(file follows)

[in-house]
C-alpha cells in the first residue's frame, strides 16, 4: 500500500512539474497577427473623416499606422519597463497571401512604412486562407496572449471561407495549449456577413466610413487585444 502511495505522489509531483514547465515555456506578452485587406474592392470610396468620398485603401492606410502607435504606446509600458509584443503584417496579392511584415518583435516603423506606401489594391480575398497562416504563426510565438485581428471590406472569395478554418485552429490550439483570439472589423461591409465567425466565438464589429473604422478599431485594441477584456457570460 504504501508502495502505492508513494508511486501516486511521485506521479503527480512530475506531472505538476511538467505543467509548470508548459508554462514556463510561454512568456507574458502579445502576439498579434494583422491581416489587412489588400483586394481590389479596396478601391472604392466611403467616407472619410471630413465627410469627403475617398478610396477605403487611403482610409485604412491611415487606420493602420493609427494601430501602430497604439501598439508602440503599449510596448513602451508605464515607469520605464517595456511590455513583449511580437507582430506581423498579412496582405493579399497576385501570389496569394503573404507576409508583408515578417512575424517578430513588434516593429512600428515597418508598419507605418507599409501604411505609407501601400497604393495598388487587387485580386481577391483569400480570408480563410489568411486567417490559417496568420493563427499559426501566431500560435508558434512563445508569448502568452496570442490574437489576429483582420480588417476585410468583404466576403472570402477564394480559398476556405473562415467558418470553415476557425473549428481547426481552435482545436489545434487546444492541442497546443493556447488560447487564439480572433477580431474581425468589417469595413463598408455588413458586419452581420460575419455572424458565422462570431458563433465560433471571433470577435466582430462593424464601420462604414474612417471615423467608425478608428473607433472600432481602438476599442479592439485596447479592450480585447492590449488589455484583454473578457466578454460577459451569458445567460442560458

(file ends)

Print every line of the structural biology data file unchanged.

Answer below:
[in-house]
C-alpha cells in the first residue's frame, strides 16, 4: 500500500512539474497577427473623416499606422519597463497571401512604412486562407496572449471561407495549449456577413466610413487585444 502511495505522489509531483514547465515555456506578452485587406474592392470610396468620398485603401492606410502607435504606446509600458509584443503584417496579392511584415518583435516603423506606401489594391480575398497562416504563426510565438485581428471590406472569395478554418485552429490550439483570439472589423461591409465567425466565438464589429473604422478599431485594441477584456457570460 504504501508502495502505492508513494508511486501516486511521485506521479503527480512530475506531472505538476511538467505543467509548470508548459508554462514556463510561454512568456507574458502579445502576439498579434494583422491581416489587412489588400483586394481590389479596396478601391472604392466611403467616407472619410471630413465627410469627403475617398478610396477605403487611403482610409485604412491611415487606420493602420493609427494601430501602430497604439501598439508602440503599449510596448513602451508605464515607469520605464517595456511590455513583449511580437507582430506581423498579412496582405493579399497576385501570389496569394503573404507576409508583408515578417512575424517578430513588434516593429512600428515597418508598419507605418507599409501604411505609407501601400497604393495598388487587387485580386481577391483569400480570408480563410489568411486567417490559417496568420493563427499559426501566431500560435508558434512563445508569448502568452496570442490574437489576429483582420480588417476585410468583404466576403472570402477564394480559398476556405473562415467558418470553415476557425473549428481547426481552435482545436489545434487546444492541442497546443493556447488560447487564439480572433477580431474581425468589417469595413463598408455588413458586419452581420460575419455572424458565422462570431458563433465560433471571433470577435466582430462593424464601420462604414474612417471615423467608425478608428473607433472600432481602438476599442479592439485596447479592450480585447492590449488589455484583454473578457466578454460577459451569458445567460442560458